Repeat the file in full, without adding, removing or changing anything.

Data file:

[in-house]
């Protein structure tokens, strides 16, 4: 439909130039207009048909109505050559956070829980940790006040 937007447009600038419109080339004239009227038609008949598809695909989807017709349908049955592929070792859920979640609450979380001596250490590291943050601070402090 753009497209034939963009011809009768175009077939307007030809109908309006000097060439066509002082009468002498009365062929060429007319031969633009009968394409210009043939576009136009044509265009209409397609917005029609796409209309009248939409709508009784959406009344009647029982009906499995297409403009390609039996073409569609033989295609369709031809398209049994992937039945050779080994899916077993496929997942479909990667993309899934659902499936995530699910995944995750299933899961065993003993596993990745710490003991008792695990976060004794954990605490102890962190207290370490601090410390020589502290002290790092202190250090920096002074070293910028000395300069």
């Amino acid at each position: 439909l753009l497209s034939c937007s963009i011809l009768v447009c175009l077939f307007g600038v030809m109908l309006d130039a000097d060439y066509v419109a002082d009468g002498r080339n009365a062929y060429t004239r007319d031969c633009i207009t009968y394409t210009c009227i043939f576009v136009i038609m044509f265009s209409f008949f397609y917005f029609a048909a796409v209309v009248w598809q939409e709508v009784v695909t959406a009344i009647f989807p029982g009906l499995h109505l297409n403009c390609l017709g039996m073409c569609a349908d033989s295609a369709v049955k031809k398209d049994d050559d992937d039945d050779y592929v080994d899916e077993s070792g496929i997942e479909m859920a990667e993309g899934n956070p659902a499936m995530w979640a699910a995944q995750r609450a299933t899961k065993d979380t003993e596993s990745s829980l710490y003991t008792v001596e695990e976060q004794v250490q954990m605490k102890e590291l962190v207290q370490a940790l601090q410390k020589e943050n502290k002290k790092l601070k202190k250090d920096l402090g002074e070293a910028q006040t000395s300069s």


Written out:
[in-house]
């Protein structure tokens, strides 16, 4: 439909130039207009048909109505050559956070829980940790006040 937007447009600038419109080339004239009227038609008949598809695909989807017709349908049955592929070792859920979640609450979380001596250490590291943050601070402090 753009497209034939963009011809009768175009077939307007030809109908309006000097060439066509002082009468002498009365062929060429007319031969633009009968394409210009043939576009136009044509265009209409397609917005029609796409209309009248939409709508009784959406009344009647029982009906499995297409403009390609039996073409569609033989295609369709031809398209049994992937039945050779080994899916077993496929997942479909990667993309899934659902499936995530699910995944995750299933899961065993003993596993990745710490003991008792695990976060004794954990605490102890962190207290370490601090410390020589502290002290790092202190250090920096002074070293910028000395300069």
């Amino acid at each position: 439909l753009l497209s034939c937007s963009i011809l009768v447009c175009l077939f307007g600038v030809m109908l309006d130039a000097d060439y066509v419109a002082d009468g002498r080339n009365a062929y060429t004239r007319d031969c633009i207009t009968y394409t210009c009227i043939f576009v136009i038609m044509f265009s209409f008949f397609y917005f029609a048909a796409v209309v009248w598809q939409e709508v009784v695909t959406a009344i009647f989807p029982g009906l499995h109505l297409n403009c390609l017709g039996m073409c569609a349908d033989s295609a369709v049955k031809k398209d049994d050559d992937d039945d050779y592929v080994d899916e077993s070792g496929i997942e479909m859920a990667e993309g899934n956070p659902a499936m995530w979640a699910a995944q995750r609450a299933t899961k065993d979380t003993e596993s990745s829980l710490y003991t008792v001596e695990e976060q004794v250490q954990m605490k102890e590291l962190v207290q370490a940790l601090q410390k020589e943050n502290k002290k790092l601070k202190k250090d920096l402090g002074e070293a910028q006040t000395s300069s």